/ On average, women spend 4-6 hours per day over wood fires, often with infants and toddlers nearby.

The problems

Any photo of traditional cooking methods reveals two overarching problems. Most obvious is the heavy smoke, particularly when women cook indoors.

Less visible is the extremely low efficiency: on average, just 20% of heat produced by the fire transfers to the cooking pot. In the case of charcoal, it drops even further as much of the original energy embedded in the wood is combusted in processing.

Both problems lead to a multitude of other direct and indirect impacts such as poor health for women and the children they keep close at hand, and overharvesting of local forest resources.

Nigeria: Smokey Christmas ahead as LPG price continues to surge.

With the price of liquefied petroleum gas (LPG) – popularly called cooking gas – soaring, Nigerians look likely to be serving up holiday meals in smoke-filled homes.

Inner city cooking threatens asia's future forests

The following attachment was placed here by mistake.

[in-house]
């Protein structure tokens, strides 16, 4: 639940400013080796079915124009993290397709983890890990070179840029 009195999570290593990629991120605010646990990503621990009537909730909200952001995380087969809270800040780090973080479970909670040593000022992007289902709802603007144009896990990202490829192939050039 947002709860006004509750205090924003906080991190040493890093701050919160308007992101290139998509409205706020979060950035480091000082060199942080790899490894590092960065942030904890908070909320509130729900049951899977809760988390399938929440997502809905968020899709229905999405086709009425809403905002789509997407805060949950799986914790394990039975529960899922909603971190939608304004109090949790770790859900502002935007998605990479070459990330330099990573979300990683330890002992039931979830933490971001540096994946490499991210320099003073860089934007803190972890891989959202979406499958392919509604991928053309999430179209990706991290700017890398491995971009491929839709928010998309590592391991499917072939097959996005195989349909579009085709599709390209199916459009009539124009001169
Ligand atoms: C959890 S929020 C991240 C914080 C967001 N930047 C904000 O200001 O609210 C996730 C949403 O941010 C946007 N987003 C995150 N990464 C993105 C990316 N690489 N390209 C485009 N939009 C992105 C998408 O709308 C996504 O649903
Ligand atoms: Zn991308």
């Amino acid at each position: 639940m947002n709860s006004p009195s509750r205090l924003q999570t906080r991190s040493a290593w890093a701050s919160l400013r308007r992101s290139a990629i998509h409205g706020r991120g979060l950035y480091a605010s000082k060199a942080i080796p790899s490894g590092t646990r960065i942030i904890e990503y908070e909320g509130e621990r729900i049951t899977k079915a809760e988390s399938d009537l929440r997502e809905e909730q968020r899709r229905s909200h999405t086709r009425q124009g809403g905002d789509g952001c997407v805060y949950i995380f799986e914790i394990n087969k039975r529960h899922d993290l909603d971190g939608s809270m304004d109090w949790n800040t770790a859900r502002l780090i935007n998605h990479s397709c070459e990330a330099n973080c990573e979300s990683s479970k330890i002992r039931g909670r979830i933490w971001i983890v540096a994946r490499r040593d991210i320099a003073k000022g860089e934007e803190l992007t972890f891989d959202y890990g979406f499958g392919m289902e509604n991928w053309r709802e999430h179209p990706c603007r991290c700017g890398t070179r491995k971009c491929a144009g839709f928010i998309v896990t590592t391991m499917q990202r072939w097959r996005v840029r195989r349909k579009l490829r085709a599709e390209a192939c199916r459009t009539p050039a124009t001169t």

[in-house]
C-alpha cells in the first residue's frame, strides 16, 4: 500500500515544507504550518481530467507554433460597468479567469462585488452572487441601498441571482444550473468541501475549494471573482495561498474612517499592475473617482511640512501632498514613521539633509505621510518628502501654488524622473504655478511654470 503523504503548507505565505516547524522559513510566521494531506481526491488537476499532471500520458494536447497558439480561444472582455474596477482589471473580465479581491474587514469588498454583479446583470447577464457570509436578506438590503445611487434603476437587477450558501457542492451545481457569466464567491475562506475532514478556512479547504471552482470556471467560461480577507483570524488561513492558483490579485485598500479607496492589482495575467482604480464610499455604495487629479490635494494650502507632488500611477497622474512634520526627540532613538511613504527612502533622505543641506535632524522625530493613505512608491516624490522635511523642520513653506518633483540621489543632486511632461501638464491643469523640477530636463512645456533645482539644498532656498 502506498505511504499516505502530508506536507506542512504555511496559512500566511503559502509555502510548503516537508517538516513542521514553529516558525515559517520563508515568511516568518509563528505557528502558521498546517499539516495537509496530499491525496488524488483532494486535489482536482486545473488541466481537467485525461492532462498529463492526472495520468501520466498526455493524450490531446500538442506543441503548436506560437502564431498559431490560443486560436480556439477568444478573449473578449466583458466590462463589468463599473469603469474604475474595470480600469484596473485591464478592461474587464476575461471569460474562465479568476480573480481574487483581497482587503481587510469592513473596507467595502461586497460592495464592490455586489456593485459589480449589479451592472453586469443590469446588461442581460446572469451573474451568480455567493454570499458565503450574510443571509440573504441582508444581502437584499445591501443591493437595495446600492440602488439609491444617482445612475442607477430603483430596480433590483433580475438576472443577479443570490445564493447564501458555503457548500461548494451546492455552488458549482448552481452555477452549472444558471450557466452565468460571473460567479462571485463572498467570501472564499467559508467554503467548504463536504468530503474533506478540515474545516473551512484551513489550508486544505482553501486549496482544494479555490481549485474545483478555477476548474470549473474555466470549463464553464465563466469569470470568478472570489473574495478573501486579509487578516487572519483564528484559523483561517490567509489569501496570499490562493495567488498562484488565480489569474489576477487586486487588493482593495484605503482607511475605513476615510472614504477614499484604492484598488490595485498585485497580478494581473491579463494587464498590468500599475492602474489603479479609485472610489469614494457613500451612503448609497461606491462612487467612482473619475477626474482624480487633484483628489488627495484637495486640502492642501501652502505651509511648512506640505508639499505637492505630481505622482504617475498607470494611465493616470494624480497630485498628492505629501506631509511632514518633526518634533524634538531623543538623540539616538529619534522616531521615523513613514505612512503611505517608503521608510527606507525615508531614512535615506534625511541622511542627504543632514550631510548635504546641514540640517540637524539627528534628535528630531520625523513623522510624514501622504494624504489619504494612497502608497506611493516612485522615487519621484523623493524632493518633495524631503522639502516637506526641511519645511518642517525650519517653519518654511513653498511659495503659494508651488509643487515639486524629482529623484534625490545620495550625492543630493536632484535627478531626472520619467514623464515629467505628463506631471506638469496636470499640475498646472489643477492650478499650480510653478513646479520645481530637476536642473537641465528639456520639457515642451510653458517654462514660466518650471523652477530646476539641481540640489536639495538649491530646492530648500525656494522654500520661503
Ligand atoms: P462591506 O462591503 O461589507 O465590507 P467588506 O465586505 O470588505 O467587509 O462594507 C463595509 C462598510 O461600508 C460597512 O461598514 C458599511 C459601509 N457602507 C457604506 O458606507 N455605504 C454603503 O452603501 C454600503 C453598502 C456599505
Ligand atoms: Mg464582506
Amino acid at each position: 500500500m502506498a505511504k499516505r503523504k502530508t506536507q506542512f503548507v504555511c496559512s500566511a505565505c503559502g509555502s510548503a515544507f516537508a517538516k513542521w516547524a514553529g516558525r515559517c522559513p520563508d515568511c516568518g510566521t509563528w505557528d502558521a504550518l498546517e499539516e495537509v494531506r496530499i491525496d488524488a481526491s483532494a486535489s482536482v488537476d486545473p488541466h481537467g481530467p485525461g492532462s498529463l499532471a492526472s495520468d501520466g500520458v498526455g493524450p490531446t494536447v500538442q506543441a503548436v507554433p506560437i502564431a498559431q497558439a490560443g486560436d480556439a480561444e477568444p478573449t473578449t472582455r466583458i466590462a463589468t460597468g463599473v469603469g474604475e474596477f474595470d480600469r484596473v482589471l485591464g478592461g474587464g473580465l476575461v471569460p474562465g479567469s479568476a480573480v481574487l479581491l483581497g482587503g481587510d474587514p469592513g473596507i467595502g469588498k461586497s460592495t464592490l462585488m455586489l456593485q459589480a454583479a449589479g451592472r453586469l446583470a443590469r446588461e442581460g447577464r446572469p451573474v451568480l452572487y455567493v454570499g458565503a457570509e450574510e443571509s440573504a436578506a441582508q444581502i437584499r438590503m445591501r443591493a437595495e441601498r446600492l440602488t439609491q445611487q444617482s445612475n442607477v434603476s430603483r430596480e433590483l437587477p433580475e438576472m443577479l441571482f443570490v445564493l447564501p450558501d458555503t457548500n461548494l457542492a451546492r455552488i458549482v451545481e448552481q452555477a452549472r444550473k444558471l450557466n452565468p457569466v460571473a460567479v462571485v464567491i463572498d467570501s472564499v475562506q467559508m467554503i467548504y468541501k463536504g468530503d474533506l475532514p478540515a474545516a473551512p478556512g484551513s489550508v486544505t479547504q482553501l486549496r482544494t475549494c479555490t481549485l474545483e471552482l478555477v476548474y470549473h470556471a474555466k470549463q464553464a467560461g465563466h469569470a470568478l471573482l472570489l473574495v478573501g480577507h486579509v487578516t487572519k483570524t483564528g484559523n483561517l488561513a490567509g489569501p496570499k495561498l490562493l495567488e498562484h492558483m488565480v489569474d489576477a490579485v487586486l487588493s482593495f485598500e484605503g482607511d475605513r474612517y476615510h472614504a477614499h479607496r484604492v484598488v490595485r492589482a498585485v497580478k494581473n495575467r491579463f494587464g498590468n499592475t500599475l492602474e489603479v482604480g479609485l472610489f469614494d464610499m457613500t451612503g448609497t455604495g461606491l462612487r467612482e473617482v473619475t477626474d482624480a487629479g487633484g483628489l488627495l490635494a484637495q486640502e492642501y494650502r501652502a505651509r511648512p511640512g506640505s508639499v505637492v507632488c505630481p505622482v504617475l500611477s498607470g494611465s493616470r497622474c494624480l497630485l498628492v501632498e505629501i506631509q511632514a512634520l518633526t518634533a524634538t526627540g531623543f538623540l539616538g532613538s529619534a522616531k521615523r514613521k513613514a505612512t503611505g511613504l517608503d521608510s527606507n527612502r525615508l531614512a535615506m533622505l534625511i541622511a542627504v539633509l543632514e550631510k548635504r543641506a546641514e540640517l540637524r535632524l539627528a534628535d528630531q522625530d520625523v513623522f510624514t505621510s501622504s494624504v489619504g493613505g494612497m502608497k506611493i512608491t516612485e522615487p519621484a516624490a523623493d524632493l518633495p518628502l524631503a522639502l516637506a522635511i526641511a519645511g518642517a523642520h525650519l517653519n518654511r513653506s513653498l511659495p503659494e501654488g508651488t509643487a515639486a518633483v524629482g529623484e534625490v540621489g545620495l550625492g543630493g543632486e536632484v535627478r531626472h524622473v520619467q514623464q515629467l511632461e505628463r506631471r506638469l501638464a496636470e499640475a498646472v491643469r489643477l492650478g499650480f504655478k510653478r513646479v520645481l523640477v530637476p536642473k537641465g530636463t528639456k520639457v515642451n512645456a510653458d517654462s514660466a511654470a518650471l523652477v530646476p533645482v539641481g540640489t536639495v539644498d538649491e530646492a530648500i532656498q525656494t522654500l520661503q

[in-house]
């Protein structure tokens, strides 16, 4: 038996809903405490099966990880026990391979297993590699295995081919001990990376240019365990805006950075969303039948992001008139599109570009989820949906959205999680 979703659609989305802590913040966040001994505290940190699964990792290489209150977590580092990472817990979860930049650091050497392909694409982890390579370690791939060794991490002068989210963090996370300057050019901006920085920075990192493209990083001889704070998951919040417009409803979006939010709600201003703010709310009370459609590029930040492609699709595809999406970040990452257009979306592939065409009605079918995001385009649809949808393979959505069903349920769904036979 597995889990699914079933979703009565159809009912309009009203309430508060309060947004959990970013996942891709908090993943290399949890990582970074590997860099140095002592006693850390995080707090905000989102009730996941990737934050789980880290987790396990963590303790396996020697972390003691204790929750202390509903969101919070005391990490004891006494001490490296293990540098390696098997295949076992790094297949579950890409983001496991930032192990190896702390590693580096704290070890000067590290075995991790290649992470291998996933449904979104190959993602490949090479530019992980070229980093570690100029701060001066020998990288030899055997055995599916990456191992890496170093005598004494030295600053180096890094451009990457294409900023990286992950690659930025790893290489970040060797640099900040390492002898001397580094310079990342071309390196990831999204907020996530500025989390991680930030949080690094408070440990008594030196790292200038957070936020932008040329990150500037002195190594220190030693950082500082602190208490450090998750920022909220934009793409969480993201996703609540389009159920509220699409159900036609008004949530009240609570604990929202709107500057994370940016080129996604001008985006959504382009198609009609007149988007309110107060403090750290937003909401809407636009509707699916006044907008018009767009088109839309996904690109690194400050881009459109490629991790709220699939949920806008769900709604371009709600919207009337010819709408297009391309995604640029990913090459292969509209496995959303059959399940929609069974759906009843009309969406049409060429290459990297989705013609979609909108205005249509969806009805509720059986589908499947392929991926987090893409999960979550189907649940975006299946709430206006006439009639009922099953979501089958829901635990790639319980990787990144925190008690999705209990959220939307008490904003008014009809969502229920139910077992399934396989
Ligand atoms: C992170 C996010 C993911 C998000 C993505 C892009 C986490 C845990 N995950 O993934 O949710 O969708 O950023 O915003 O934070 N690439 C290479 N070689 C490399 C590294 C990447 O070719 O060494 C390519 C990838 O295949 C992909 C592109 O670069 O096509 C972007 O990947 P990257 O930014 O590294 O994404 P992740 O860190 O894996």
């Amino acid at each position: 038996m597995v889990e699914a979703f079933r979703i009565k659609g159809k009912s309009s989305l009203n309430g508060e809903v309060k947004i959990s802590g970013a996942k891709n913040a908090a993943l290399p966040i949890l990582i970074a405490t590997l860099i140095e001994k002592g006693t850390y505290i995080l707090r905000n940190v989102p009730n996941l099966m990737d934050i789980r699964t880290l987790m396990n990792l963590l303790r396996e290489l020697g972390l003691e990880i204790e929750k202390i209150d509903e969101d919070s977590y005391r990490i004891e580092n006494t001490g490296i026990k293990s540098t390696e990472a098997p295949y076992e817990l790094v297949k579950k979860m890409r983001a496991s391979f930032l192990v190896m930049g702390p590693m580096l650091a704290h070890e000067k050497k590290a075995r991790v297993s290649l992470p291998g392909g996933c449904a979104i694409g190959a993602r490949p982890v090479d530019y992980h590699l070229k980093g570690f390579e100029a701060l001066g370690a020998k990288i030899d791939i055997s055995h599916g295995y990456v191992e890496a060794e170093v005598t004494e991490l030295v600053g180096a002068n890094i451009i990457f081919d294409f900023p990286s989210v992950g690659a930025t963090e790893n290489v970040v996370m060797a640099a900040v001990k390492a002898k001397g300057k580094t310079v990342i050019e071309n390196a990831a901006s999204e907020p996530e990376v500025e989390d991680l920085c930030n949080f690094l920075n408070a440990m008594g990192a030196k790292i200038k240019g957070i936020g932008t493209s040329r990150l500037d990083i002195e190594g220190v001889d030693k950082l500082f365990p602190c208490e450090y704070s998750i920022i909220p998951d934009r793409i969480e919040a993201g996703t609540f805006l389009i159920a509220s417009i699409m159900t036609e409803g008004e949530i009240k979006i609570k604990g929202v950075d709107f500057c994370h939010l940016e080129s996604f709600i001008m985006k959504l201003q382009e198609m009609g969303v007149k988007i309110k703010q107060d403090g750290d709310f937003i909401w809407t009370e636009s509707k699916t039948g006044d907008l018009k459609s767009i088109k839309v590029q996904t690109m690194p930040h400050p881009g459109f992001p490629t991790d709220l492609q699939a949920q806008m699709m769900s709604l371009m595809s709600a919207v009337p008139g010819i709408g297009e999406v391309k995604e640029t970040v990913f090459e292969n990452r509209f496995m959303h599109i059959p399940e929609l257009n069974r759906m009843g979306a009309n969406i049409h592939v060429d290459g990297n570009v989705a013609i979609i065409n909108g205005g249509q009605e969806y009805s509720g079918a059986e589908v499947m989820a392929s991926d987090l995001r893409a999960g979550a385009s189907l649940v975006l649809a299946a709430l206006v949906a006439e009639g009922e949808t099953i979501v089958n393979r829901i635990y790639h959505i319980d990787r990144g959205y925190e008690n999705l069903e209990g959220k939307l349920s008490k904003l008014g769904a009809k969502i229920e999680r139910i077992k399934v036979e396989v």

Aerial photos of Asia’s massive urban slums are noteworthy for a distinct lack of greenery in the vast expanse of tin roofs.

Energy in Armenia fuel wood and deforestation

But they also rely heavily on wood for heating their homes, cooking and doing other household chores. With no natural gas connections and little access to renewable energy sources, they turn to what they see out the window – trees and dung – even as forests disappear before their eyes.

Connect with EnAct on social media channels:


EnAct is a project of ACT 4, a non-profit association registered in France (No. de Siret: 805 036 936 00013) that supports cultural initiatives that raise awareness of and engagement in social issues.


14 blvd Anatole France, 93300 Aubervilliers, France


+33 616 018 932